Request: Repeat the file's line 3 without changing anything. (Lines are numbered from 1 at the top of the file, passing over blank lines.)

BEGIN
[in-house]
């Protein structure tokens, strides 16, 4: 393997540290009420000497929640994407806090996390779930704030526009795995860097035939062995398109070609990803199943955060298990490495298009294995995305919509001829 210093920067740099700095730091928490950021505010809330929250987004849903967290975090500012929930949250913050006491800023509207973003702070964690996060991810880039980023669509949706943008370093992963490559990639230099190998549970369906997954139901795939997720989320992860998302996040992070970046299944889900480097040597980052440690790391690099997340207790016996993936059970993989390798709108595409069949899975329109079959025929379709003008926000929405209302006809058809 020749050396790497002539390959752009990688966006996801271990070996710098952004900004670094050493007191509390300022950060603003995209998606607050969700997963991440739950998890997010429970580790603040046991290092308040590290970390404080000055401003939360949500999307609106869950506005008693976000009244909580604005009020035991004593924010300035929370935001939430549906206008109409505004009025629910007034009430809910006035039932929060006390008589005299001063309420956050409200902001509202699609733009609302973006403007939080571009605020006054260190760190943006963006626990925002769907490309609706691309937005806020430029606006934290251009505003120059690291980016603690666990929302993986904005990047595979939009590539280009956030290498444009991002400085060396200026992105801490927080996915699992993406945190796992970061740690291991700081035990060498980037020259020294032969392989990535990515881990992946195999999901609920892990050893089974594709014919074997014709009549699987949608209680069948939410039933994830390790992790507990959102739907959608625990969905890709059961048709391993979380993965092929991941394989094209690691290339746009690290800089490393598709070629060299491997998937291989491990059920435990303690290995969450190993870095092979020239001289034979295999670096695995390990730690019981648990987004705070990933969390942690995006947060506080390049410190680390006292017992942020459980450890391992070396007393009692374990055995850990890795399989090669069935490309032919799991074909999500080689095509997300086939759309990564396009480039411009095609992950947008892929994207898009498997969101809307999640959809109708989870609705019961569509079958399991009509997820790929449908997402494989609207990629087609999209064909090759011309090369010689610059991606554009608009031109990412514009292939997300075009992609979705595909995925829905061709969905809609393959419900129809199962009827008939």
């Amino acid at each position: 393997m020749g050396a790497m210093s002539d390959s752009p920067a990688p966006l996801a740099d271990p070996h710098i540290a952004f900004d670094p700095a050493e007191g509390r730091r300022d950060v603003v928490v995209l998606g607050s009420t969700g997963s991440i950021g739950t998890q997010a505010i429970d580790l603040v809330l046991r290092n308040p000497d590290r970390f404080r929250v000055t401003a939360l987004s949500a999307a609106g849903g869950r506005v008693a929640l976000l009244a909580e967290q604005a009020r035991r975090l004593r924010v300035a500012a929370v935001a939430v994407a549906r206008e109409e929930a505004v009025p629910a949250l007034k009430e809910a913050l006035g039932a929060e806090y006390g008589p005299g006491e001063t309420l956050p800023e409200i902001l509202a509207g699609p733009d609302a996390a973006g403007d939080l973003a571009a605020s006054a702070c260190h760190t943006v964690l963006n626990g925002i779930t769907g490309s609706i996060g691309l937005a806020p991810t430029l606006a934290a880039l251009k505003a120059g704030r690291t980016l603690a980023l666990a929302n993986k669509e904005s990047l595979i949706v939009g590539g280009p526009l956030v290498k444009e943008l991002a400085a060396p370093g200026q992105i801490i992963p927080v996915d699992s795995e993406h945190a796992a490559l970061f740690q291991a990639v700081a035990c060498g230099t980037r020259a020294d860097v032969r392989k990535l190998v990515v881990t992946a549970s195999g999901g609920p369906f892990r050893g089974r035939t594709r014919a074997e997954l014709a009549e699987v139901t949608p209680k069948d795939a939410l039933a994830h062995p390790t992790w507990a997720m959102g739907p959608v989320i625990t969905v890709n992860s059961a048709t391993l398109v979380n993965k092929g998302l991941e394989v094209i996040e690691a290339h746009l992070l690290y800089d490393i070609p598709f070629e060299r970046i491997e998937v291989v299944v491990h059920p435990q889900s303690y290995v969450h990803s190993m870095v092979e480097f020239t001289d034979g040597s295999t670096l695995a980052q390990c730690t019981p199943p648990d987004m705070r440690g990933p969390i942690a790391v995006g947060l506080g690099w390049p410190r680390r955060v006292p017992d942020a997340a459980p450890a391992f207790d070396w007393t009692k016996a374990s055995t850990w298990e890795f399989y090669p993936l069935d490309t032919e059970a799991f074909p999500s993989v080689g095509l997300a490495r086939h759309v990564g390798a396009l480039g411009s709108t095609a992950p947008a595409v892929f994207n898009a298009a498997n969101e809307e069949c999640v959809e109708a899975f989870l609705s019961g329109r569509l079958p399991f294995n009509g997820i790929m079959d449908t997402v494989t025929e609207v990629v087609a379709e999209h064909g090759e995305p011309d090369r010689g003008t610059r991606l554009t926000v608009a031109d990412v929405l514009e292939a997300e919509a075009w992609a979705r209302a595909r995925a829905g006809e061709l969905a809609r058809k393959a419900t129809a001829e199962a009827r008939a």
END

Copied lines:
């Amino acid at each position: 393997m020749g050396a790497m210093s002539d390959s752009p920067a990688p966006l996801a740099d271990p070996h710098i540290a952004f900004d670094p700095a050493e007191g509390r730091r300022d950060v603003v928490v995209l998606g607050s009420t969700g997963s991440i950021g739950t998890q997010a505010i429970d580790l603040v809330l046991r290092n308040p000497d590290r970390f404080r929250v000055t401003a939360l987004s949500a999307a609106g849903g869950r506005v008693a929640l976000l009244a909580e967290q604005a009020r035991r975090l004593r924010v300035a500012a929370v935001a939430v994407a549906r206008e109409e929930a505004v009025p629910a949250l007034k009430e809910a913050l006035g039932a929060e806090y006390g008589p005299g006491e001063t309420l956050p800023e409200i902001l509202a509207g699609p733009d609302a996390a973006g403007d939080l973003a571009a605020s006054a702070c260190h760190t943006v964690l963006n626990g925002i779930t769907g490309s609706i996060g691309l937005a806020p991810t430029l606006a934290a880039l251009k505003a120059g704030r690291t980016l603690a980023l666990a929302n993986k669509e904005s990047l595979i949706v939009g590539g280009p526009l956030v290498k444009e943008l991002a400085a060396p370093g200026q992105i801490i992963p927080v996915d699992s795995e993406h945190a796992a490559l970061f740690q291991a990639v700081a035990c060498g230099t980037r020259a020294d860097v032969r392989k990535l190998v990515v881990t992946a549970s195999g999901g609920p369906f892990r050893g089974r035939t594709r014919a074997e997954l014709a009549e699987v139901t949608p209680k069948d795939a939410l039933a994830h062995p390790t992790w507990a997720m959102g739907p959608v989320i625990t969905v890709n992860s059961a048709t391993l398109v979380n993965k092929g998302l991941e394989v094209i996040e690691a290339h746009l992070l690290y800089d490393i070609p598709f070629e060299r970046i491997e998937v291989v299944v491990h059920p435990q889900s303690y290995v969450h990803s190993m870095v092979e480097f020239t001289d034979g040597s295999t670096l695995a980052q390990c730690t019981p199943p648990d987004m705070r440690g990933p969390i942690a790391v995006g947060l506080g690099w390049p410190r680390r955060v006292p017992d942020a997340a459980p450890a391992f207790d070396w007393t009692k016996a374990s055995t850990w298990e890795f399989y090669p993936l069935d490309t032919e059970a799991f074909p999500s993989v080689g095509l997300a490495r086939h759309v990564g390798a396009l480039g411009s709108t095609a992950p947008a595409v892929f994207n898009a298009a498997n969101e809307e069949c999640v959809e109708a899975f989870l609705s019961g329109r569509l079958p399991f294995n009509g997820i790929m079959d449908t997402v494989t025929e609207v990629v087609a379709e999209h064909g090759e995305p011309d090369r010689g003008t610059r991606l554009t926000v608009a031109d990412v929405l514009e292939a997300e919509a075009w992609a979705r209302a595909r995925a829905g006809e061709l969905a809609r058809k393959a419900t129809a001829e199962a009827r008939a």